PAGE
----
Former Connecticut governor John Rowland was sentenced to 30 months in prison for his role in a criminal campaign conspiracy.
Rowland, 57, was convicted by a jury in September for trying to hide payments he received for the failed 2012 congressional campaign of Republican candidate Lisa Wilson-Foley.
Prosecutors said the payments were made through a phony contract with a company owned by Wilson-Foley's husband. They also said Rowland tried to make a similar deal in 2010 with congressional candidate Mark Greenberg.
On Wednesday, Rowland, of Middlebury, was found guilty on seven counts, including falsification of records in a federal investigation, conspiracy to defraud, making false statements and illegal campaign violations. Following his sentence, Rowland will be on probation for three months and have to pay a fine of $35,000.
Rowland, who was governor from 1995 to 2004, will be going to federal prison in Otisville, NY. He was allowed to voluntary surrender and needs to report by noon on June 16.
Wednesday's sentencing comes 10 years to the day after he was sentenced for accepting illegal gifts while in office. He spent a year and a day in prison. Rowland arrived at federal court in New Haven just before 9 a.m. on Wednesday.
In court, Rowland's attorney said this is the "most aggressive indictment he has ever seen," while federal prosecutors called what Rowland did "a full blown conspiracy."
"We have heard a lot of rhetoric," the prosecutor said. "They think offense is trivial, we do not."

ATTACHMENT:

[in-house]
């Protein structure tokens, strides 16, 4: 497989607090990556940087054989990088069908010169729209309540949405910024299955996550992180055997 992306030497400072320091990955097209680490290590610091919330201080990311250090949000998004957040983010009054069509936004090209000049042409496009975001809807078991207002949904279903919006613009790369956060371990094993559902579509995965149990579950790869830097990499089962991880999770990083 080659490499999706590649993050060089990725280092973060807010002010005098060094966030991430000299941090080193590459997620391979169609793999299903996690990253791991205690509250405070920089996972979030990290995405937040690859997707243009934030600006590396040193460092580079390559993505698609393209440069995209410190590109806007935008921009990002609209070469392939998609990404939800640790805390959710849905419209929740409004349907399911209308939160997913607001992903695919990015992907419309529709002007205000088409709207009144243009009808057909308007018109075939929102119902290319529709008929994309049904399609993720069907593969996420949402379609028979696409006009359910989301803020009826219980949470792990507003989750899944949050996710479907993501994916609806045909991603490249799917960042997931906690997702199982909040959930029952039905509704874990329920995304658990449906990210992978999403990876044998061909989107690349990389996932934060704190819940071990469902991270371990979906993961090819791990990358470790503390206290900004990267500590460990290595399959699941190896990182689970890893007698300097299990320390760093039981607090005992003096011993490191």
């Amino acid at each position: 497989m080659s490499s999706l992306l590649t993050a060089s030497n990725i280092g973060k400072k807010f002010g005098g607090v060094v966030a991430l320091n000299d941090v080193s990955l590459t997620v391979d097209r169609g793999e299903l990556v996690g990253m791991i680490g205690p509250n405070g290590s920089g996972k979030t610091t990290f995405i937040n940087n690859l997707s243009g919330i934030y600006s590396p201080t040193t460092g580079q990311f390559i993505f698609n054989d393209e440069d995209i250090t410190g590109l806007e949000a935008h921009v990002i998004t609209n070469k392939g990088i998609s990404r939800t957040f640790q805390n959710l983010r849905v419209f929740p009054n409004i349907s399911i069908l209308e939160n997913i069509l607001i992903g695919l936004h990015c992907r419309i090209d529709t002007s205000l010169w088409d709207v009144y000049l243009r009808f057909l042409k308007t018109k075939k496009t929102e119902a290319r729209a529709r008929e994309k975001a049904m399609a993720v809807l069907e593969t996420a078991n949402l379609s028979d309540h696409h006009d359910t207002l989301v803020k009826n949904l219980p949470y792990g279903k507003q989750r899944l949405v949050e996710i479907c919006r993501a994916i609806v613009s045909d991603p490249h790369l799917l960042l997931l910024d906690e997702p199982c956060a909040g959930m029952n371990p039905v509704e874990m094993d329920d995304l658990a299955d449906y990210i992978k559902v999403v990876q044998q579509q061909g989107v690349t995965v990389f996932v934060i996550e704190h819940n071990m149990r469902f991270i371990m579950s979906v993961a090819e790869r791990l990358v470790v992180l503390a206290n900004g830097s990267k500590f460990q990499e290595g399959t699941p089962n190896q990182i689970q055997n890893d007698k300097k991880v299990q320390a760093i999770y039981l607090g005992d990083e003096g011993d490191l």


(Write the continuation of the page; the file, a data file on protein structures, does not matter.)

Federal prosecutors said Rowland is "unwilling to accept responsibility for being engaged in a crime" and that "speaks to his character."
Friends told Judge Janet Arterton that Rowland was a "man of faith" and "kept family first."
The pastor of New Life Church in Wallingford Will Marotti was one of the people that testified on the former governor's behalf. He said that Rowland is not the bad deceptive person he's portrayed to be.
“He's taking it as John Rowland always does with composure and an optimistic outlook," said Marotti, who shared a political radio show on WTIC.
His wife Patty Rowland said she met him when she was 17 years old and they "are not perfect."
"John has worked hard serving the community," Patty Rowland said. "We have now lost our savings."
Rowland's daughter told the judge that her father "is a hard worker" and "always willing to help others." She added that he is her "back bone" and "sounding board."
Federal prosecutors are waiting to comment until Wilson-Foley is sentenced, but released a statement on Wednesday.
"It is disheartening that an individual who once held two of our country's highest elected offices, and who also served time in prison for a previous federal conviction, chose to deceive voters. Hopefully, today's sentence will deter both this defendant from future criminal behavior and all who may consider ignoring campaign financing laws,” First Assistant U.S. Attorney Michael J. Gustafson said.
John Rowland decided not to speak on his behalf during the sentencing.
When Rowland exited the courtroom, he did not speak to the media. However, his wife called the people who testified on her husband's behalf “wonderful friends” who “spoke the truth."
If Rowland had plead guilty, he would have served 18 months in prison. Now he'll serve a year longer.
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